Reformers argued that Members of Parliament and other elected officials should represent citizens equally, and that each voter should be entitled to exercise the vote once in an election. Successive Reform Acts by 1950 had both extended the franchise eventually to almost all adult citizens (barring convicts, lunatics and members of the House of Lords), and also reduced and finally eliminated plural voting for Westminster elections. Plural voting for local-government elections outside the City of London was not abolished until the Representation of the People Act 1969.[11][12]

But, there were two significant exceptions:

City of LondonEdit

The City of London had never expanded its boundaries and, with many residential dwellings being replaced by businesses, and the destruction of The Blitz, after the Second World War the financial district had barely five thousand residents altogether. The system of plural voting was retained for electing the City of London Corporation, with some modifications.

Northern IrelandEdit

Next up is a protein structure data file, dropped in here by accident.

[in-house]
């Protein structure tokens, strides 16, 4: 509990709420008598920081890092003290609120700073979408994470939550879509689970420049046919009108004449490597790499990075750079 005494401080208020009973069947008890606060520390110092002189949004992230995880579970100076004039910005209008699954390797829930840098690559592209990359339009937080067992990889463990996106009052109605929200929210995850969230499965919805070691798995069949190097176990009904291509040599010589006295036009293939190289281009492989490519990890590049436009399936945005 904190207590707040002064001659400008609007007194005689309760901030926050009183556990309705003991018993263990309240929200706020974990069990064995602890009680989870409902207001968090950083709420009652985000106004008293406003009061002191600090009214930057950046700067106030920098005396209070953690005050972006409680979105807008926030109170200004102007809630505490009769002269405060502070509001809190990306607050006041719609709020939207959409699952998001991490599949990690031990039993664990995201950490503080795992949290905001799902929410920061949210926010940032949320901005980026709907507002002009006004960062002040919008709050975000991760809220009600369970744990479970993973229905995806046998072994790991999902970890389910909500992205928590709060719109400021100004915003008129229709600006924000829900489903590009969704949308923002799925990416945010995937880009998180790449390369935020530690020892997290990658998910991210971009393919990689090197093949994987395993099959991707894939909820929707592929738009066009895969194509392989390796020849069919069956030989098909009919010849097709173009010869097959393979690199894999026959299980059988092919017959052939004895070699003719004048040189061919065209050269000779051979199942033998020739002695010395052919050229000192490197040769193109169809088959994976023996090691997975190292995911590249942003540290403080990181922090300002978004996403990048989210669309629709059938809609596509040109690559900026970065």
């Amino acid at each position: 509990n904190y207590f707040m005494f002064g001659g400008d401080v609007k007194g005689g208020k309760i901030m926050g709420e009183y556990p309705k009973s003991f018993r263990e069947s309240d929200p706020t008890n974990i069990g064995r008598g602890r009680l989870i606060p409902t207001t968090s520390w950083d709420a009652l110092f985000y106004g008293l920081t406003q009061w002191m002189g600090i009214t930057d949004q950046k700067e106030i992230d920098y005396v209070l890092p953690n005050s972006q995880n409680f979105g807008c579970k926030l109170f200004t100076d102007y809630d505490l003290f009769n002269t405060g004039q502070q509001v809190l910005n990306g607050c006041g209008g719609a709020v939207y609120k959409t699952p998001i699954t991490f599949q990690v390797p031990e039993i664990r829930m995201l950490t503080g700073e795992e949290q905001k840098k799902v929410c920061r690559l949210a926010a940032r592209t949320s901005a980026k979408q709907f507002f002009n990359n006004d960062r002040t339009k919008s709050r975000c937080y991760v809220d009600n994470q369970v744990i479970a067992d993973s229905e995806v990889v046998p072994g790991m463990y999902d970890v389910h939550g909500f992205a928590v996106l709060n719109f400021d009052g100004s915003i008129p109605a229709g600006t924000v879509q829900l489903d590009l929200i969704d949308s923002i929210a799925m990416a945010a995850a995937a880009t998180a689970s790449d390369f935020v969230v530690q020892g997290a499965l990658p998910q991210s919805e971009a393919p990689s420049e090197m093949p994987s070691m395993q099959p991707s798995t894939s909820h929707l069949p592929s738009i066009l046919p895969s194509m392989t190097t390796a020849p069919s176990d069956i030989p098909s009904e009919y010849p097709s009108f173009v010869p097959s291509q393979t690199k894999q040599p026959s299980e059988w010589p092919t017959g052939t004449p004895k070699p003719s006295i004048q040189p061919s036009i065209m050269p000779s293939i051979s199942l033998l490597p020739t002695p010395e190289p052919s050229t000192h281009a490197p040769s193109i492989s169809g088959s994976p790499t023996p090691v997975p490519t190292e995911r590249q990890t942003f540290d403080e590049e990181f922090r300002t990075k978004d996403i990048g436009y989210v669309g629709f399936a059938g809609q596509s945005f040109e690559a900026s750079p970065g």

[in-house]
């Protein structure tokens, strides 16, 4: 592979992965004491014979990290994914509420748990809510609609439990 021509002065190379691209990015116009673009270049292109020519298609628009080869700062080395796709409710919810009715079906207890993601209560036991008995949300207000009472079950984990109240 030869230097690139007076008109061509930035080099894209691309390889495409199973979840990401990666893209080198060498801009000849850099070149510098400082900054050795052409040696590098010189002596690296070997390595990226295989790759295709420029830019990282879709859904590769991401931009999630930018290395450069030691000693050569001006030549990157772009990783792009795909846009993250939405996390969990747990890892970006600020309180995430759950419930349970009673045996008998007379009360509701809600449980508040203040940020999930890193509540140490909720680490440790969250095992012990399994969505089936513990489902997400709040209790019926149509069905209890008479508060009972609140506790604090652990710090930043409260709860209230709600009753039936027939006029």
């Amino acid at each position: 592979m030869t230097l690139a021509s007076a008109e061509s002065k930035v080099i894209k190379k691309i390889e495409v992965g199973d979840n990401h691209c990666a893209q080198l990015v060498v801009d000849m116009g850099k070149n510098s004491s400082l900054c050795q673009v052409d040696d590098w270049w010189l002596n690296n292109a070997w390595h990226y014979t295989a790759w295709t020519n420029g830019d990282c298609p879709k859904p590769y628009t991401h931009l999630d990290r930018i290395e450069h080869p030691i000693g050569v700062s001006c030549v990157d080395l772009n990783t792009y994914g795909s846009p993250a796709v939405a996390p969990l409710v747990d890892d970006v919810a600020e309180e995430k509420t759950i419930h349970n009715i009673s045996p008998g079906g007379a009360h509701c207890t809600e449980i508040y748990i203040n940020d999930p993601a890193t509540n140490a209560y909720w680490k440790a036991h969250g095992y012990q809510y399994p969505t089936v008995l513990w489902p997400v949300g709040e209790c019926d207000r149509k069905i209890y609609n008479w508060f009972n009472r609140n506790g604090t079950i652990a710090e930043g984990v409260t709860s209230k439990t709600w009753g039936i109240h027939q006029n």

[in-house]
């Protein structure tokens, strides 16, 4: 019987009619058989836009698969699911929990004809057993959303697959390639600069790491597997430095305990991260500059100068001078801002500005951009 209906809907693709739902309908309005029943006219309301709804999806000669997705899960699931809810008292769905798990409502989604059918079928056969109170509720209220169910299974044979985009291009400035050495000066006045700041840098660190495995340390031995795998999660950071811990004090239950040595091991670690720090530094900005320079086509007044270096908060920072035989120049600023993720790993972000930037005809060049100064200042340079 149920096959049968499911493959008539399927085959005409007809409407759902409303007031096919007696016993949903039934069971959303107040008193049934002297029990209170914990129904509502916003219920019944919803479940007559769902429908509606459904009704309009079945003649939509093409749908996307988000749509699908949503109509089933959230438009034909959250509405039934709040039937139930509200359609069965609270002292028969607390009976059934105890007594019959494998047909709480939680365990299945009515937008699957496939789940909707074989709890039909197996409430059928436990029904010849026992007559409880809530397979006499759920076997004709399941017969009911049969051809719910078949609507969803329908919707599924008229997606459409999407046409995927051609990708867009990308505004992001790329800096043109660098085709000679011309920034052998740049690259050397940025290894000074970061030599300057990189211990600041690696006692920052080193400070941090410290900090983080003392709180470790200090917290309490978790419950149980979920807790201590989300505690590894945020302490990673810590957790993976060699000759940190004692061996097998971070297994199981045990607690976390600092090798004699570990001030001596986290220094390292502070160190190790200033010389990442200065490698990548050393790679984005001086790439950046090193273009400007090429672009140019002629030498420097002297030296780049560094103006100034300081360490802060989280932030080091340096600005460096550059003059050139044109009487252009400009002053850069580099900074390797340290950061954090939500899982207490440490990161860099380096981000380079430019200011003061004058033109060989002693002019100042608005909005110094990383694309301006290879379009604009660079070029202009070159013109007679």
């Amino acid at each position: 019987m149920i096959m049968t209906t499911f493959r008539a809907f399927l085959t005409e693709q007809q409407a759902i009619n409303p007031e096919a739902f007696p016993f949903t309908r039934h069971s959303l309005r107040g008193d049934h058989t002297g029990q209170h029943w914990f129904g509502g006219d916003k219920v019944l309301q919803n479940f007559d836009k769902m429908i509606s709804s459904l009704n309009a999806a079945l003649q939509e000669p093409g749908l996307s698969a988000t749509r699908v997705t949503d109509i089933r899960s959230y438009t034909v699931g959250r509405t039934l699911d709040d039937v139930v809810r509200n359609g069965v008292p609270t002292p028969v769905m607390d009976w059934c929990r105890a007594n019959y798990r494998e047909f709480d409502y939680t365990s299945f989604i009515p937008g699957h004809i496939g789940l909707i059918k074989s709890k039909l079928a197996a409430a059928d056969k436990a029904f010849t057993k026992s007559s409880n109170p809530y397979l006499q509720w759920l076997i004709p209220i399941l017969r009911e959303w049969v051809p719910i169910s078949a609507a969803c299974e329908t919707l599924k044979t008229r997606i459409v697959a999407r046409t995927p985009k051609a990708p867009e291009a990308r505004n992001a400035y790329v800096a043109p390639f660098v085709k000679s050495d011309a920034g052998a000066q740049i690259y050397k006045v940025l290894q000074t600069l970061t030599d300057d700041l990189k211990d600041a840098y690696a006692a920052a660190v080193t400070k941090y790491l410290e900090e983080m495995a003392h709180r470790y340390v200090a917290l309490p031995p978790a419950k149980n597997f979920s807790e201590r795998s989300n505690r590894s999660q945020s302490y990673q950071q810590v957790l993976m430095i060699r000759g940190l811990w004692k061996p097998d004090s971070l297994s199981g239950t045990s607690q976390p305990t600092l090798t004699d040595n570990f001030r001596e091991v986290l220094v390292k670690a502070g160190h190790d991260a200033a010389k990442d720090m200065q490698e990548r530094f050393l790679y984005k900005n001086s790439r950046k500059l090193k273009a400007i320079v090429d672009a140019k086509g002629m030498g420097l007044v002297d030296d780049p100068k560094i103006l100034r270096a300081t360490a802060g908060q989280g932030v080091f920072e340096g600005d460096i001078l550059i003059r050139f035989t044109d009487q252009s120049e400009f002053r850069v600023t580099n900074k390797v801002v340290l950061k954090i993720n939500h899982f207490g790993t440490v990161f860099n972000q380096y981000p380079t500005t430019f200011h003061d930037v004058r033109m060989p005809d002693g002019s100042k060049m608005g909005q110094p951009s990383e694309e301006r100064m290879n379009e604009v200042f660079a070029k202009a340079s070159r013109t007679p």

When Northern Ireland was established in 1921, it adopted the same political system then in place for the Westminster Parliament and British local government. But the Parliament of Northern Ireland did not follow Westminster in changes to the franchise from 1945. As a result, into the 1960s, plural voting was still allowed not only for local government (as it was for local government in Great Britain) but also for the Parliament of Northern Ireland. This meant that in local council elections (as in Great Britain) ratepayers and their spouses, whether renting or owning the property, could vote while company directors had an extra vote by virtue of their company's status. However, unlike the situation in Great Britain, non-ratepayers did not have a vote in local government elections. The franchise for elections to the Parliament of Northern Ireland had been extended in 1928 to all adult citizens who were not disqualified, at the same time as the franchise for elections to Westminster. However, University representation and the business vote continued at Stormont to 1969, while they were abolished for Westminster (including Westminster seats in Northern Ireland) in 1948. University representation still exists in Seanad Éireann, the upper house of the Oireachtas (parliament) of the Republic of Ireland. Historians and political scholars have debated the extent to which the franchise for local government contributed to unionist electoral success in controlling councils in nationalist-majority areas.[13]